The best and worst of times

We live in a time with small and big problems in the wide world and at community and individual levels. There are wars and conflicts, indeed the terrible recent conflict between Israel and Palestine in Gaza, to such an extent that the media gives less attention to the Russian attack on Ukraine, where as many as a thousand Russian soldiers are injured or killed daily, in addition to many Ukrainian soldiers, but we don’t know how many since figures are not released. But we know that civilians are also affected and that many million have become internally displaced or refugees abroad. In all countries in the world, inflation and price increases affect ordinary people more severely than in many years, and we blame it to a major extent on the wars and conflicts, especially the new ones but also on old and protracted ones,
In the title of my article today, I have borrowed words from the cherished English novelist and social critic Charles Dickens (1812-1870). In his novel ‘A Tale of Two Cities’, published in 1859, he wrote about the time before and during the French Revolution (from 1789) in Paris and London. He was known for sharp, satirical analysis, which I cannot match, also because I try to be more soft-mannered and issues are rarely black or white. I have chosen a famous quote from Charles Dickens, which is even relevant today: “It was the best of times, it was the worst of times, it was the age of wisdom, it was the age of foolishness, it was the epoch of belief, it was the epoch of incredulity, it was the season of light, it was the season of darkness, it was the of hope, it was the winter of despair.” In many ways, the world has never been as good as it is today, for an ever larger proportion of the people. Alas, there are also huge groups, often growing number, who live below the poverty line in cities, towns and rural areas, some affected by climate change, floods, drought, and environmental overexploitation. However, the late Swedish medical doctor, statistician and specialist on Third World development, Hans Rosling (1948-1917), drew attention to the many positive improvements in recent, focusing on demography, health, education, and jobs, stressing the fact that when people move up the social and economic ladder they make better choices, including having smaller families and plan better for the future.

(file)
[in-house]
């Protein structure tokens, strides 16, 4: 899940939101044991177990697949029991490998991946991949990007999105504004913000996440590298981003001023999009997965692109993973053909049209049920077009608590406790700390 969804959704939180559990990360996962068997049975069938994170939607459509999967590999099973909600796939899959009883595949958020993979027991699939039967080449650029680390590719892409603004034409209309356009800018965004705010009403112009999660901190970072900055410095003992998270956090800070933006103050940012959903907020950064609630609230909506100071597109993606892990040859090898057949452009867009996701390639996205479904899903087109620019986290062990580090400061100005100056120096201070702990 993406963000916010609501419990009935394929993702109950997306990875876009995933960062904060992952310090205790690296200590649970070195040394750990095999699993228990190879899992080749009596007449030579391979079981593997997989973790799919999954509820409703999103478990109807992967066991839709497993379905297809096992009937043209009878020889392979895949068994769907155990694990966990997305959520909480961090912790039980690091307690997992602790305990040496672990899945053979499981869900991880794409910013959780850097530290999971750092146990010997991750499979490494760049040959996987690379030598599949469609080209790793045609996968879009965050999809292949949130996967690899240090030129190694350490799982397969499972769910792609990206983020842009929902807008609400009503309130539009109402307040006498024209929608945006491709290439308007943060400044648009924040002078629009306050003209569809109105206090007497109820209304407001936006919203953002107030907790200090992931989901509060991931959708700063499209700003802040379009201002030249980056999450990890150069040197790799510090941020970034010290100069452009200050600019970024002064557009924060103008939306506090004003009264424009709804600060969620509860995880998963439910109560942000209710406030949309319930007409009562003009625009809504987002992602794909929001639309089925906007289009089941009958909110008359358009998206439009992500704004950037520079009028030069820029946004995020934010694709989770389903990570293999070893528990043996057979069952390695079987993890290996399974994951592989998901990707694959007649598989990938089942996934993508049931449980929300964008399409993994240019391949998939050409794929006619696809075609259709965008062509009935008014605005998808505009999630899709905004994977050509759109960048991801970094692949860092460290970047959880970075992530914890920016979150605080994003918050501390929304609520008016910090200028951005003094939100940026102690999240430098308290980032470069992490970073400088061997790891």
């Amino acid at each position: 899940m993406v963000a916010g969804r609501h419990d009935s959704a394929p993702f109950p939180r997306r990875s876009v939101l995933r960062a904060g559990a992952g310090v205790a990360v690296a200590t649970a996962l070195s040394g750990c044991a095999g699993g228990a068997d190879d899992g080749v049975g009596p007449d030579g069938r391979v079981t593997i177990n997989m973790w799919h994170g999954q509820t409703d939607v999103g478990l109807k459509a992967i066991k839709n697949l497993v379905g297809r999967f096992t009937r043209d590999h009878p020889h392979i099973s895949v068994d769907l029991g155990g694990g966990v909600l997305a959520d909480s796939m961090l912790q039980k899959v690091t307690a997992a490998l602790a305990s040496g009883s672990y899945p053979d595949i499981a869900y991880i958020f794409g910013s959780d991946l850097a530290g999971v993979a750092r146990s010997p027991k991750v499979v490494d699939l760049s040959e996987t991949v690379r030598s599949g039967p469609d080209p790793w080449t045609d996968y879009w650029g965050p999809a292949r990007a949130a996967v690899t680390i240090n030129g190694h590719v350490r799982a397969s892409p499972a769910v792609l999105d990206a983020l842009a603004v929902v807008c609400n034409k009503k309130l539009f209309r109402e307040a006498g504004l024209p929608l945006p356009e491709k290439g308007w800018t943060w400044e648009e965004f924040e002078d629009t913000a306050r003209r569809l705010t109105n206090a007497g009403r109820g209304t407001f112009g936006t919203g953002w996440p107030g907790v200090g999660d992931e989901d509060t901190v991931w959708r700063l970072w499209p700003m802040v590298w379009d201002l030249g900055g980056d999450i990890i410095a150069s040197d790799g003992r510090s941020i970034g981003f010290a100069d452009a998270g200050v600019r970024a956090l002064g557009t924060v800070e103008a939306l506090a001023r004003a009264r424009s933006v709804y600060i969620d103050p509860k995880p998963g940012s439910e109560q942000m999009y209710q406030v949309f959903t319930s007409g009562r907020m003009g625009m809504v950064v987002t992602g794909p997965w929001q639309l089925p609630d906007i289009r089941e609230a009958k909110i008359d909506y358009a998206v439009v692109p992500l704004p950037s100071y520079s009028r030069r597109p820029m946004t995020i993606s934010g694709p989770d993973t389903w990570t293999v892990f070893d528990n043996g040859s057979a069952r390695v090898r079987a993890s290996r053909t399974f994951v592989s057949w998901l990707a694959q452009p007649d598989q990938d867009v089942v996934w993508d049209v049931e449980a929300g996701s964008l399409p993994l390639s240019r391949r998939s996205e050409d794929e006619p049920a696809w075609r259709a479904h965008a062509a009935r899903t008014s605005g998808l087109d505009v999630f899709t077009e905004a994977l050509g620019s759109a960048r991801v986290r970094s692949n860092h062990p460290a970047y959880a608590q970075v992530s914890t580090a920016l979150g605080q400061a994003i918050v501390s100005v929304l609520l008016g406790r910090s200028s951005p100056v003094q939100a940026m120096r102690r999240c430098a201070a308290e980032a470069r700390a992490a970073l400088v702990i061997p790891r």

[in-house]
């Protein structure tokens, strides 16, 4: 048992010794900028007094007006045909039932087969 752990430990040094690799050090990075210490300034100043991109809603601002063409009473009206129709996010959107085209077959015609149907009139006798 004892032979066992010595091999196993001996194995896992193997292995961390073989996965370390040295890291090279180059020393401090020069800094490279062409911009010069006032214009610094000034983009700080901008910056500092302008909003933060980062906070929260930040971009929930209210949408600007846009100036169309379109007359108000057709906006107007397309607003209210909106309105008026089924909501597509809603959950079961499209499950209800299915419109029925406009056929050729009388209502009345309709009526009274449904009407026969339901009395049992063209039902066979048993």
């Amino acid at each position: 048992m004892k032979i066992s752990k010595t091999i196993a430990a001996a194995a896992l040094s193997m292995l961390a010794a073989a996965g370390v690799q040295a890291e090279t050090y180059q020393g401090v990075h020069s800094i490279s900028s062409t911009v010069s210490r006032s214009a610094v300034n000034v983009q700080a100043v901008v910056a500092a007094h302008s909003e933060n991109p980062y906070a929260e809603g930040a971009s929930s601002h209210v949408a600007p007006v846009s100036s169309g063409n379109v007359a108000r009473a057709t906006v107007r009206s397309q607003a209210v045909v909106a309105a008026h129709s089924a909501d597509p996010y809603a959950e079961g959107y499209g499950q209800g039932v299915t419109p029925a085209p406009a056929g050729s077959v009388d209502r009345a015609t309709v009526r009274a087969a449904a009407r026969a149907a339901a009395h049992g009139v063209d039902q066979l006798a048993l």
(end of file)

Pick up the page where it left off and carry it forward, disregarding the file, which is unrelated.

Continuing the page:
It is easier to be doomsday prophets and talk about all that is wrong, well, that is important to do, too. But we must not get stuck in that analysis; we must also discuss what we can do about and who it is that can move us upwards. Without a positive mindset we will go nowhere, even relapse into the misery that we had conquered. Hans Rosling managed to do teach about these things, becoming a pop-star statistician and public speaker, with inspiring lectures, available on internet in English.
It would have been interesting to have listened to Hans Rosling’s take on the major issues at the current time, notably climate change and environmental issues, war, peace, inequality, and so on. What we know, however, is that he would have stressed that we can solve the issues if we get on with it. He would have continued encouraging people in the private and government sectors to do more to solve them. In all fields, he would have said that we must not wait for others to solve our problems, but do what we ordinary people can do, in our homes and communities, and in way of telling politicians and leaders in the private sectors what they can do. In the fields Rosling focused on in his life, progress happened because ordinary people pushed for results.
And then, what would Charles Dickens have told us if he had been around with his wit, satire, and sharp analysis, often targeting the more or less foolish people at the top in the world, be they rich, educated, sitting in high posts in the private or government sectors, or just being any of us. Today, I believe the UN would have been in for quite a bit of his sarcasm since they show so limited results in spite of smug reports and big conference, big land cruisers and air-conditioned houses, and so on. Let us hope there will be some wisdom coming from the UN’s COP28 meeting on climate change, starting in Dubai this week. Greta Thunberg has earlier spoken to power, reminding leaders to stick to truth and action.
Charles Dickens would certainly have challenged us all to do better, not just wait for the youth and the poor to shoulder the tasks, and they don’t always do the right things either, and not being supported by those of us who are getting on in age, but see the problems. Dickens saw there is not only foolishness, but also wisdom; there is incredulity, light, and springs of hope. Today, more than 150 years since Charles Dickens’ time, there are enormous amounts of knowledge, competence, skills, modern technology, and so on. We have few excuses for not solving the small and big problems around us – and I believe we all, indeed the youth and the poor, have the will to analyse issues and draw up a roadmap with all-inclusive goals. Let us get on with it!

The writer is a senior Norwegian social scientist with experience in research, diplomacy and development aid

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